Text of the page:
The revival of towns in Europe during the tenth century can be attributed to the steady decline of feudalist system and the growth in influence of the middle class in the form of merchants and lords. The merchants themselves had been strongly opposed to economic regulations that were in place at the time which restricted their activities. The merchants, manufacturers and financiers would gain the freedom to be able to supervise their own markets. The economic and political freedoms that would be gained by these individuals (merchants and craftsman) was important for the revival of European urban society and the eventual decline of medieval feudalism (Pacione, 2009:45).
The German city of Lubeck can be understood as an example of this revival of the urban society through growth in commerce and trade. Lubeck would be seen as the centre of the German Baltic trading system which was organized by a group of towns known as the Hanseatic League which included Luneberg, Hamburg, Riga, Danzig and Cologne (Pacione, 2009:46). In in its growth and development of a regular trade relationship with the Russian city of Novgorod brought with it an assortment of furs and forestry products. Along with products such as salt that was used to preserve meat and fish at the time. These products would be distributed across Northern Europe and would be exchanged for cloth and other manufactures.
The growth in economic wealth and political power that was gained by the merchant elite within Lubeck would allow them to have power to govern Lubeck and other cities of Hanse (Pacione, 2009:46). The structure of the town of Lubeck was central to the importance trade and commerce as the town had a medieval cathedral and monasteries which were dominated by a central marketplace where trade or exchanges (Pacione, 2009:46). The marketplace had within it shops with various specialist merchants and craftsman such as bakers, spice merchants and tailors. These individuals would live in quarters that were situated above the shops (Pacione, 2009:46). The town would maintain a healthy relationship with the surrounding area and had a similar healthy relationship with the countryside despite the growth in importance of commerce (Pacione, 2009:46).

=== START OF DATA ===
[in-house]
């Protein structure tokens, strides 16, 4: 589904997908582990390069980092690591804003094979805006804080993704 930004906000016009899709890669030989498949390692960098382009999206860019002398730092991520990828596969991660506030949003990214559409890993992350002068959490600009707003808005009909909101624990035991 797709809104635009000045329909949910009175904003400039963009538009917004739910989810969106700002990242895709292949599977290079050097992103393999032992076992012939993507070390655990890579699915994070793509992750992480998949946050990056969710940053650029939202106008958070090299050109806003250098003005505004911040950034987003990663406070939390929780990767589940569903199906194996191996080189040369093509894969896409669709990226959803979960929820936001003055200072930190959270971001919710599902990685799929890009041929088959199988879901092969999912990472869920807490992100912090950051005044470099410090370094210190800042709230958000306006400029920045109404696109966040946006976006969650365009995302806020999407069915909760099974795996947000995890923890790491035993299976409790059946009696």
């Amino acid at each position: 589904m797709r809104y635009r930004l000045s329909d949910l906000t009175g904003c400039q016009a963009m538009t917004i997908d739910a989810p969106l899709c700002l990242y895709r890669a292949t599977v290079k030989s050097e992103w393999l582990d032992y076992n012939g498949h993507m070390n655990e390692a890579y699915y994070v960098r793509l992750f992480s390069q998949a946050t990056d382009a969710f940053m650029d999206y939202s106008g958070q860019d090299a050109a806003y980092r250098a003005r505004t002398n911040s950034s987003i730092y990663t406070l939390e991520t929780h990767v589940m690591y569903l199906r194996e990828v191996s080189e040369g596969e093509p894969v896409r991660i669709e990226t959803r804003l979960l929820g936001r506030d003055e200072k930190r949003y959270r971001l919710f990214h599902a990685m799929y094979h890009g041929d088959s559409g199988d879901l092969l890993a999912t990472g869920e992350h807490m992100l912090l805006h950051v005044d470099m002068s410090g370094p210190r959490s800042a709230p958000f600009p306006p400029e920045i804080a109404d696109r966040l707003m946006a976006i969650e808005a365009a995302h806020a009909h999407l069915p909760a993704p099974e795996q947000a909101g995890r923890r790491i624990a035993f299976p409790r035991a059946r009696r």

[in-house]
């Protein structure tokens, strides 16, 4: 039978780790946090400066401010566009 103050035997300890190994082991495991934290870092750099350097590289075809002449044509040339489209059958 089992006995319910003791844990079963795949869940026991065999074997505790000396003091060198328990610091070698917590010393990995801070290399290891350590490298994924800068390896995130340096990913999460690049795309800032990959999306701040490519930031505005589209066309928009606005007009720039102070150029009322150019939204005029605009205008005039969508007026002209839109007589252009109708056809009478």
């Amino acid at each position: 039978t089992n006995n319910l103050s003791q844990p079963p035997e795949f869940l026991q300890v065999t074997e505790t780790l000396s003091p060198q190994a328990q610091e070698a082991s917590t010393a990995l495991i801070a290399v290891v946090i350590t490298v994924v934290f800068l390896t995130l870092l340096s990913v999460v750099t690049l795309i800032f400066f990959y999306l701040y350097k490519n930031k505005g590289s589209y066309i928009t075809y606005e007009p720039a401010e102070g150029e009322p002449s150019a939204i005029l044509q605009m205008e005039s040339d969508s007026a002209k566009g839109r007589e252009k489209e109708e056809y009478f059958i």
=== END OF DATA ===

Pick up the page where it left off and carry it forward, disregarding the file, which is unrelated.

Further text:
Medieval town would have an influx of immigrants that were seeking employments and economic opportunity to live better lives. Citizens of Lubeck would be allowed to have certain privileges through their legal status which was only afforded to them, and the same privileges were not reflected in the town of Novgorod despite the success of the area, they were not politically autonomous (Pacione, 2009:46). The revival of urbanism due to the decline of feudalism brought great prosperity for medieval towns. In terms of commerce and trade and the success of the individuals in those town ensured that they gained political power that would allow certain political powers. The nurturing of relationships with other towns and the environment despite the emphasis placed on production would ensure growth was profitable and sustainable for a healthy period.
Content created and supplied by: ESSAY-PLUG (via Opera News )
Opera News is a free to use platform and the views and opinions expressed herein are solely those of the author and do not represent, reflect or express the views of Opera News. Any/all written content and images displayed are provided by the blogger/author, appear herein as submitted by the blogger/author and are unedited by Opera News. Opera News does not consent to nor does it condone the posting of any content that violates the rights (including the copyrights) of any third party, nor content that may malign, inter alia, any religion, ethnic group, organization, gender, company, or individual. Opera News furthermore does not condone the use of our platform for the purposes encouraging/endorsing hate speech, violation of human rights and/or utterances of a defamatory nature. If the content contained herein violates any of your rights, including those of copyright, and/or violates any the above mentioned factors, you are requested to immediately notify us using via the following email address operanews-external(at)opera.com and/or report the article using the available reporting functionality built into our Platform See More